Marieke van de Loosdrecht, et al.,"Pleistocene North African genomes link Near Eastern and sub-Saharan African human populations" Science (March 15, 2018).

A related account of the find is aimed at an educated lay audience. It notes that:
DNA in hand, paleogeneticists Marieke van de Loosdrecht and Johannes Krause of the Max Planck Institute for the Science of Human History in Jena, Germany, sequenced it. They were able to analyze genetic material from the cell’s nucleus in five people and the maternally inherited mitochondrial DNA from seven people. But they found no genetic tie to ancient Europeans. Instead, the ancient Iberomaurusians appear to be related to Middle Easterners and other Africans: They shared about two-thirds of their genetic ancestry with Natufians, hunter-gatherers who lived in the Middle East 14,500 to 11,000 years ago, and one-third with sub-Saharan Africans who were most closely related to today’s West Africans and the Hadza of Tanzania. 
The Iberomaurusians lived before the Natufians, but they were not their direct ancestors: The Natufians lack DNA from Africa, Krause says. This suggests that both groups inherited their shared DNA from a larger population that lived in North Africa or the Middle East more than 15,000 years ago, the team reports today in Science. 
As for the sub-Saharan DNA in the Iberomaurusian genome, the Iberomaurusians may have gotten it from migrants from the south who were their contemporaries. Or they may have inherited the DNA from much more ancient ancestors who brought it from the south but settled in North Africa where some of the earliest members of our species, Homo sapiens, have been found at Jebel Irhoud in Morocco.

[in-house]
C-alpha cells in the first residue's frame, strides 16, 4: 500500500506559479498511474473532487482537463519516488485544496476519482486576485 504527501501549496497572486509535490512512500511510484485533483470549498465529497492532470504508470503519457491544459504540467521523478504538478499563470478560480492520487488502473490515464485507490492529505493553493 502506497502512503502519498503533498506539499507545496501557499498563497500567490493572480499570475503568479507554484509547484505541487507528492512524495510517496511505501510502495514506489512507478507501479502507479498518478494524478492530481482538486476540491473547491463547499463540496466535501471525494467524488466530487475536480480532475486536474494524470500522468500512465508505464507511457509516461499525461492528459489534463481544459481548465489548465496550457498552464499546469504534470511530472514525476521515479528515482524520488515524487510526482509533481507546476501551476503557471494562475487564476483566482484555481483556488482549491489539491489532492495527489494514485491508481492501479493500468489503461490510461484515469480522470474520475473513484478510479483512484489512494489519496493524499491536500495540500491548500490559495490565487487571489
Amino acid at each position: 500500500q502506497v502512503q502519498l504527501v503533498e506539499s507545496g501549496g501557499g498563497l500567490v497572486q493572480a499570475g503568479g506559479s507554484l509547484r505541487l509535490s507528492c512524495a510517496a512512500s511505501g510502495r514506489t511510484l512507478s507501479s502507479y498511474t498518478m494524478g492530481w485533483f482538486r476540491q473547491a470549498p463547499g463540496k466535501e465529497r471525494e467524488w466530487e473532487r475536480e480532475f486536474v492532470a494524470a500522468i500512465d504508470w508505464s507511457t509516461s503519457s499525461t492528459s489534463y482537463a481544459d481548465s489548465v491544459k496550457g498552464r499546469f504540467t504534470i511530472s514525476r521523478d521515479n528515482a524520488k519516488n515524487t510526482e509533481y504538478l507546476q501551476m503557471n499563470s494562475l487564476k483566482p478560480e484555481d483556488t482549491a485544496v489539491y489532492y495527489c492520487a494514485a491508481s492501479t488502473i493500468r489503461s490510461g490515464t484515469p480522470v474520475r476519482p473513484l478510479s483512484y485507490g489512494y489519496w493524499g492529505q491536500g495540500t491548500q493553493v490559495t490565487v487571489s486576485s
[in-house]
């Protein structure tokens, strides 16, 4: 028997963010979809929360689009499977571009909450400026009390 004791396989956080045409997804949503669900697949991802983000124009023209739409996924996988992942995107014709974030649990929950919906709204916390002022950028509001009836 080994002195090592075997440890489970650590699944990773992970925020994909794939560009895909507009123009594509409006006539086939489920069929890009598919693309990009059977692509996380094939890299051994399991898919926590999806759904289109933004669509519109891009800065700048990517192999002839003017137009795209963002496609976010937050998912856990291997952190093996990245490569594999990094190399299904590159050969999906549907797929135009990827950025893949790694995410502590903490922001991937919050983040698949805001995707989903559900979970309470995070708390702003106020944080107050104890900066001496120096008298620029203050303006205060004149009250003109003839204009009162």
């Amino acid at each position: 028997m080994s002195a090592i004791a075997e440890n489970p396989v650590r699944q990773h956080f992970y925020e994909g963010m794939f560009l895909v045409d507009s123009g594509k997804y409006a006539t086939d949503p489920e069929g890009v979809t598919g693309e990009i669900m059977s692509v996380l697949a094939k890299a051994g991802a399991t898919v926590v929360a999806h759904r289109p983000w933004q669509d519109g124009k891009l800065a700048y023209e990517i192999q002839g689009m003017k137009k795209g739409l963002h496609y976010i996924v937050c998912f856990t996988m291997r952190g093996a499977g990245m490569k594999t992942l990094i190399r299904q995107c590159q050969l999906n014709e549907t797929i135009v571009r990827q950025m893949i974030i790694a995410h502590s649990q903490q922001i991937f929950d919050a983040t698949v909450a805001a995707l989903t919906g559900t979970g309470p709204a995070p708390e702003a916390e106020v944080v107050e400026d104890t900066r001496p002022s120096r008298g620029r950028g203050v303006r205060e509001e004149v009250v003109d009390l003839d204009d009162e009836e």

Fun With Archaic Admixture Analysis

Archaegenetics is not a reductionist field and the more we know the more intricate the tapestry of human ancestry becomes.
Anatomically modern humans interbred with Neanderthals and with a related archaic population known as Denisovans. Genomes of several Neanderthals and one Denisovan have been sequenced, and these reference genomes have been used to detect introgressed genetic material in present-day human genomes. Segments of introgression also can be detected without use of reference genomes, and doing so can be advantageous for finding introgressed segments that are less closely related to the sequenced archaic genomes. 
We apply a new reference-free method for detecting archaic introgression to 5,639 whole-genome sequences from Eurasia and Oceania. We find Denisovan ancestry in populations from East and South Asia and Papuans. Denisovan ancestry comprises two components with differing similarity to the sequenced Altai Denisovan individual. This indicates that at least two distinct instances of Denisovan admixture into modern humans occurred, involving Denisovan populations that had different levels of relatedness to the sequenced Altai Denisovan.

All of these Eurasian and New World populations have a bottom right cluster in the images below that corresponds to Neanderthal ancestry.